Romans - Lesson 39
IV. The Defense of the Gospel: the Problem of Israel (9:1-11:36)
A. Introduction: The Tension Between God's Promises and Israel's Plight (9:1-5)
B. Defining the Promise (1): God's Sovereign Election (9:6-29)
1. The Israel within Israel (9:6-13)
2. Objections Answered: The Freedom and Purpose of God (9:14-23)
3. God's Calling of a New People: Israel and the Gentiles (9:24-29)
C. Understanding Israel's Plight: Christ as the Climax of Salvation History (9:30-10:21)
D. Summary: Israel, the "Elect," and the "Hardened" (11:1-10)
E. Defining the Promise (2): The Future of Israel (11:11-32)
F. Conclusion: Praise to God in Light of His Awesome Plan (11:33-36)
- This lesson offers a deep dive into Paul's Letter to the Romans, revealing its pastoral aims, Paul's intentions to visit Spain, Jerusalem, and Rome, and its relevance to early Christian dynamics and theological inquiries about the Law in Christ's time.
- This lesson offers a fresh view of Paul's theology, focusing on Romans. It emphasizes the first-century context, highlighting Gentile inclusion and unity in Christ, challenging traditional views. Gain insights into Paul's message and its relevance today.
- Explore the book of Romans for modern faith conflicts: balance tradition with contemporary practices, learn from history, and grasp Paul's ministry and Gospel's complexities.
- The lesson discusses Romans 2:1-11, it highlights the use of the diatribe device and the transition from focusing on Gentiles to Jews. It underscores the Jewish belief in their special status and their potential misunderstanding of God's judgment. The lesson reviews the focus of the text on key themes such as judgment, righteousness, and the relationship between faith and good deeds.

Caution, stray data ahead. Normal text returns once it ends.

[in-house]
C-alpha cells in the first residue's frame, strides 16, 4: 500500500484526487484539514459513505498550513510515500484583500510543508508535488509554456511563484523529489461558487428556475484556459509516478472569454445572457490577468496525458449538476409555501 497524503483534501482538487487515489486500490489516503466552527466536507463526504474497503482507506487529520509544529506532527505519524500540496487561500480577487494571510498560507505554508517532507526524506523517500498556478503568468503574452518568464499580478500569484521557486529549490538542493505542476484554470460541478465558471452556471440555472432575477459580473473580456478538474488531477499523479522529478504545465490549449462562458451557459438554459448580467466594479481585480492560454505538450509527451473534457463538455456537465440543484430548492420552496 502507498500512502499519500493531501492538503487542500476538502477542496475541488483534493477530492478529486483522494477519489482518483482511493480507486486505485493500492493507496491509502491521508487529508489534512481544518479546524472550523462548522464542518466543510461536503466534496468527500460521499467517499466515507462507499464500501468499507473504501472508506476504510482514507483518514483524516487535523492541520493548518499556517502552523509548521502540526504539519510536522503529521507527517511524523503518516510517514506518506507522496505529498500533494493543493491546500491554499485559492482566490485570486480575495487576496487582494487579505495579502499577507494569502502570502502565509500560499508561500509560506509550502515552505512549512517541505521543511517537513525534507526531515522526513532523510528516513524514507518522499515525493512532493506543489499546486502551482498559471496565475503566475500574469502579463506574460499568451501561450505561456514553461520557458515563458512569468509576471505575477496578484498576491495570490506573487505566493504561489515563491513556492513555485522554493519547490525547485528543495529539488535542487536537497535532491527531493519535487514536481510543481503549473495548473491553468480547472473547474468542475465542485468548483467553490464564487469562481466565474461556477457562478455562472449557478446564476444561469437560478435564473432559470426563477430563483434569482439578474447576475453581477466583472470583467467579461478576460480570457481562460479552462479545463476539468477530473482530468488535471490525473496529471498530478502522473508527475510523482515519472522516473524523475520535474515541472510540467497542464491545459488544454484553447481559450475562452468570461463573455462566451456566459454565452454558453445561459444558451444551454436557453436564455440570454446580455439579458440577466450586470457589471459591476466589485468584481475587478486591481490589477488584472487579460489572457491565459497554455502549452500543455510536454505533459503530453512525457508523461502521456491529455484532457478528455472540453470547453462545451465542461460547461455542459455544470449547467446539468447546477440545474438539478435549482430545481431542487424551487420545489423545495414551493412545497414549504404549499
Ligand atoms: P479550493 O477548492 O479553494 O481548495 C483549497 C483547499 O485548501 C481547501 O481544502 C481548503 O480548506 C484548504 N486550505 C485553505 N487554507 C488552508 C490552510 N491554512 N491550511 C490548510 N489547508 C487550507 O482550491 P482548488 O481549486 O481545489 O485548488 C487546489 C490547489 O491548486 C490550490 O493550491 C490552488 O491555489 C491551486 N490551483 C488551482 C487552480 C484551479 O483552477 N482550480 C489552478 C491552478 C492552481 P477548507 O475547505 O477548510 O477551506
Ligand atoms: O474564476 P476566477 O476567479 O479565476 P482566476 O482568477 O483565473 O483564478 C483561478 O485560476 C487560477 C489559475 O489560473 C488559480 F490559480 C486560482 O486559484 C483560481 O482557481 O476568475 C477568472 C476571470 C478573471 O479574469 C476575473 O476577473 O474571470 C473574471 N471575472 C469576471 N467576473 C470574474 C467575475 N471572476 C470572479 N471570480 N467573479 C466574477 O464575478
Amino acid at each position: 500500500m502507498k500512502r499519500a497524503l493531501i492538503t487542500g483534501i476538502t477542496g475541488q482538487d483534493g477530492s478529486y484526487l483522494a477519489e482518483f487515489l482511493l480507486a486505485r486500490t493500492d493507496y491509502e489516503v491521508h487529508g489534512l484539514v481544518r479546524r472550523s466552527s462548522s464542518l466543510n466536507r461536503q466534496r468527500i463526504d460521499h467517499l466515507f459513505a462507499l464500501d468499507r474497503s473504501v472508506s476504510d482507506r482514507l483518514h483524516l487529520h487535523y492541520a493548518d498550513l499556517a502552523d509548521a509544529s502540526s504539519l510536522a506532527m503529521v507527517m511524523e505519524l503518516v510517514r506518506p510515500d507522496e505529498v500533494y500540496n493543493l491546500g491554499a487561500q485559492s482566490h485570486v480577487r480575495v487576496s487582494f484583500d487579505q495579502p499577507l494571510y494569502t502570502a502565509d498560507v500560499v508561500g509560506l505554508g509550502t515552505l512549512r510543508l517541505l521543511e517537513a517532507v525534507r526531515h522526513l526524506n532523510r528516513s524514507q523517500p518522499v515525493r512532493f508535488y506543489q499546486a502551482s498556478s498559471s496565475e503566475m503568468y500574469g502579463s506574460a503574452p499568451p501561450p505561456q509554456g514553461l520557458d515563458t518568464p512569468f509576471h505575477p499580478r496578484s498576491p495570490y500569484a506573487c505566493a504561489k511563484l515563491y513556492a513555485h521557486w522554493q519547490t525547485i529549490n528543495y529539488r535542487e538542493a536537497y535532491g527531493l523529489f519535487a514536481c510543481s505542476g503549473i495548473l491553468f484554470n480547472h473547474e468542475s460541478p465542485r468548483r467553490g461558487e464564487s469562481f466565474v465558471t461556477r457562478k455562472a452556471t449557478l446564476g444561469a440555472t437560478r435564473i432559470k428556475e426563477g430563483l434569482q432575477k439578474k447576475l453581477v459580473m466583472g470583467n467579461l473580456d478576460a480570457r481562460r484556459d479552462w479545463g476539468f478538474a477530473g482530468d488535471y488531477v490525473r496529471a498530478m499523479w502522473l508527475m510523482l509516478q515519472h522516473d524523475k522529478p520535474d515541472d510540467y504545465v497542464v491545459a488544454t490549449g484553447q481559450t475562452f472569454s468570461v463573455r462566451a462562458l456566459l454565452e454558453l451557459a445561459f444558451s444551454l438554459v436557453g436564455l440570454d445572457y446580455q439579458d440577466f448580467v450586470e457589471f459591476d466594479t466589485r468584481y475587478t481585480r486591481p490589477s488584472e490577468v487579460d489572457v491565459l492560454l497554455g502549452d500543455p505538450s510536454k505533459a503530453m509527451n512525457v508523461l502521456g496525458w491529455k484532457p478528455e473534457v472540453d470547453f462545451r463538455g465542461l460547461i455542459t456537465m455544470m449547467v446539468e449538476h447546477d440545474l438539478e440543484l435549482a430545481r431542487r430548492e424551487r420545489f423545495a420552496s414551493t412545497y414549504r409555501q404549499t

- In this lesson, you'll review the significance of the Law, notably the Law of Moses, in God's judgment. Paul stresses that mere knowledge of the Law isn't sufficient for righteousness; obedience is key. The primary message is that salvation ultimately relies on God's grace and the Gospel of Jesus Christ, as human efforts and consciences alone cannot secure salvation. This lesson highlights the importance of understanding these concepts in interactions with people of different religious beliefs.
- The key takeaway in this lesson is that while being a Jew comes with a great heritage, it doesn't guarantee salvation. Obedience to God's law is crucial, and reliance on religious heritage or rituals won't save you. The lesson emphasizes the universal human condition of being under the power of sin, and people cannot be declared righteous in God’s sight by observing the Law or by the works of the Law. Only through faith in Christ are we made righteous.
- This lesson explores the New Perspective on Paul, emphasizing that the Law was for Jewish covenant status, not just salvation. It promotes a holistic faith view, balancing vertical and horizontal aspects, Spirit-led obedience, and 1st-century Judaism diversity, enriching Pauline teachings in the church.
Dr. Douglas Moo, from Wheaton College Graduate School, offers an exegetical examination of the book of Romans. This course was recorded during a D.Min. seminar at the Carolina Graduate School of Divinity in May 2012.
Please note that the audio mp3 file numbers on downloaded files are two greater than each lecture number beginning with number 15.
This transcript follows the main points of the speaker but is not always word-for-word.
It is not as though God’s word had failed. For not all who are descended from Israel are Israel. Nor because they are his descendants are they all Abraham’s children. On the contrary, “It is through Isaac that your offspring will be reckoned.” In other words, it is not the children by physical descent who are God’s children, but it is the children of the promise who are regarded as Abraham’s offspring. For this was how the promise was stated: “At the appointed time I will return, and Sarah will have a son.”